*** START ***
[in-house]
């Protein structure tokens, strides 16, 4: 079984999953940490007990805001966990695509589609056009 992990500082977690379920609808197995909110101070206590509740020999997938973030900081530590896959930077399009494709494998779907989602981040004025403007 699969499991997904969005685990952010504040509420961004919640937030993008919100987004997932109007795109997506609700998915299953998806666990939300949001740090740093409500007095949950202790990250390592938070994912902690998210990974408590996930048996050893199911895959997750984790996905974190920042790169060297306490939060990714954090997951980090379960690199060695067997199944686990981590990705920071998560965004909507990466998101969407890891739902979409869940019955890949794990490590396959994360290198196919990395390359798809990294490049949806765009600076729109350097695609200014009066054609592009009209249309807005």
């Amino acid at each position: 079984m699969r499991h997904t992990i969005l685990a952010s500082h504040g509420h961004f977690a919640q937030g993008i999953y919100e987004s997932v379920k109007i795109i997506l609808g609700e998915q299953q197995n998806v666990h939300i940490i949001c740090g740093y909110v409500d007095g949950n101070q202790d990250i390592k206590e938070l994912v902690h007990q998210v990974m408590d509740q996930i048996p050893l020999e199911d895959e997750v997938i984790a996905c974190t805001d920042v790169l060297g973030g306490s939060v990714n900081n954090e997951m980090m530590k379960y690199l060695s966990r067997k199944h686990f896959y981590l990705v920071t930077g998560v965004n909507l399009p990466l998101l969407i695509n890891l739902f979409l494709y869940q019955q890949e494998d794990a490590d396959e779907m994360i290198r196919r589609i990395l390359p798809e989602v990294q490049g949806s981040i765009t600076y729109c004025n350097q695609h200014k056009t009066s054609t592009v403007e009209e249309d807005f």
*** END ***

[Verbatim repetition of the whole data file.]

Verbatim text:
[in-house]
């Protein structure tokens, strides 16, 4: 079984999953940490007990805001966990695509589609056009 992990500082977690379920609808197995909110101070206590509740020999997938973030900081530590896959930077399009494709494998779907989602981040004025403007 699969499991997904969005685990952010504040509420961004919640937030993008919100987004997932109007795109997506609700998915299953998806666990939300949001740090740093409500007095949950202790990250390592938070994912902690998210990974408590996930048996050893199911895959997750984790996905974190920042790169060297306490939060990714954090997951980090379960690199060695067997199944686990981590990705920071998560965004909507990466998101969407890891739902979409869940019955890949794990490590396959994360290198196919990395390359798809990294490049949806765009600076729109350097695609200014009066054609592009009209249309807005």
């Amino acid at each position: 079984m699969r499991h997904t992990i969005l685990a952010s500082h504040g509420h961004f977690a919640q937030g993008i999953y919100e987004s997932v379920k109007i795109i997506l609808g609700e998915q299953q197995n998806v666990h939300i940490i949001c740090g740093y909110v409500d007095g949950n101070q202790d990250i390592k206590e938070l994912v902690h007990q998210v990974m408590d509740q996930i048996p050893l020999e199911d895959e997750v997938i984790a996905c974190t805001d920042v790169l060297g973030g306490s939060v990714n900081n954090e997951m980090m530590k379960y690199l060695s966990r067997k199944h686990f896959y981590l990705v920071t930077g998560v965004n909507l399009p990466l998101l969407i695509n890891l739902f979409l494709y869940q019955q890949e494998d794990a490590d396959e779907m994360i290198r196919r589609i990395l390359p798809e989602v990294q490049g949806s981040i765009t600076y729109c004025n350097q695609h200014k056009t009066s054609t592009v403007e009209e249309d807005f």